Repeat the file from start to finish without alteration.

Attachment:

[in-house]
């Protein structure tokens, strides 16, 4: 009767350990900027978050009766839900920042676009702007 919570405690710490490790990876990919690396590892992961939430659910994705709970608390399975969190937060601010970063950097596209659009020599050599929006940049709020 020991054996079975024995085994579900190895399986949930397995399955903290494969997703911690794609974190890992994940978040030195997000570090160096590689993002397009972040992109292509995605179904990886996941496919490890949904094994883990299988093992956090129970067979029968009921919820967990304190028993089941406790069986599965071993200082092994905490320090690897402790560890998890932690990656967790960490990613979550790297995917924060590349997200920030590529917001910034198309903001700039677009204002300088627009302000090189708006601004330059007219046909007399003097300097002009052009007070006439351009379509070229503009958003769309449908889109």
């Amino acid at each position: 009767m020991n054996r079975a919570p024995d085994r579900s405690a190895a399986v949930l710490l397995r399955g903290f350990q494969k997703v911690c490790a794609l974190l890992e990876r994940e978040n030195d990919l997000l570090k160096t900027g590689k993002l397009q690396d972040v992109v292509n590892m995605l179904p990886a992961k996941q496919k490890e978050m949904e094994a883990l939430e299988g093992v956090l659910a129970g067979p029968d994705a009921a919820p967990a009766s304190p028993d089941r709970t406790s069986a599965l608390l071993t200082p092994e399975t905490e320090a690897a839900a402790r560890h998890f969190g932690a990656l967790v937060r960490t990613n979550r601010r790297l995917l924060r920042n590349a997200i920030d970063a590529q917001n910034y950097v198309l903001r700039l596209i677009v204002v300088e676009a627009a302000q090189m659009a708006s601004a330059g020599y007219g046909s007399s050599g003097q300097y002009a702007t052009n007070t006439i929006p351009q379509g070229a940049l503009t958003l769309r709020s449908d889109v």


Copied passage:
[in-house]
């Protein structure tokens, strides 16, 4: 009767350990900027978050009766839900920042676009702007 919570405690710490490790990876990919690396590892992961939430659910994705709970608390399975969190937060601010970063950097596209659009020599050599929006940049709020 020991054996079975024995085994579900190895399986949930397995399955903290494969997703911690794609974190890992994940978040030195997000570090160096590689993002397009972040992109292509995605179904990886996941496919490890949904094994883990299988093992956090129970067979029968009921919820967990304190028993089941406790069986599965071993200082092994905490320090690897402790560890998890932690990656967790960490990613979550790297995917924060590349997200920030590529917001910034198309903001700039677009204002300088627009302000090189708006601004330059007219046909007399003097300097002009052009007070006439351009379509070229503009958003769309449908889109």
């Amino acid at each position: 009767m020991n054996r079975a919570p024995d085994r579900s405690a190895a399986v949930l710490l397995r399955g903290f350990q494969k997703v911690c490790a794609l974190l890992e990876r994940e978040n030195d990919l997000l570090k160096t900027g590689k993002l397009q690396d972040v992109v292509n590892m995605l179904p990886a992961k996941q496919k490890e978050m949904e094994a883990l939430e299988g093992v956090l659910a129970g067979p029968d994705a009921a919820p967990a009766s304190p028993d089941r709970t406790s069986a599965l608390l071993t200082p092994e399975t905490e320090a690897a839900a402790r560890h998890f969190g932690a990656l967790v937060r960490t990613n979550r601010r790297l995917l924060r920042n590349a997200i920030d970063a590529q917001n910034y950097v198309l903001r700039l596209i677009v204002v300088e676009a627009a302000q090189m659009a708006s601004a330059g020599y007219g046909s007399s050599g003097q300097y002009a702007t052009n007070t006439i929006p351009q379509g070229a940049l503009t958003l769309r709020s449908d889109v």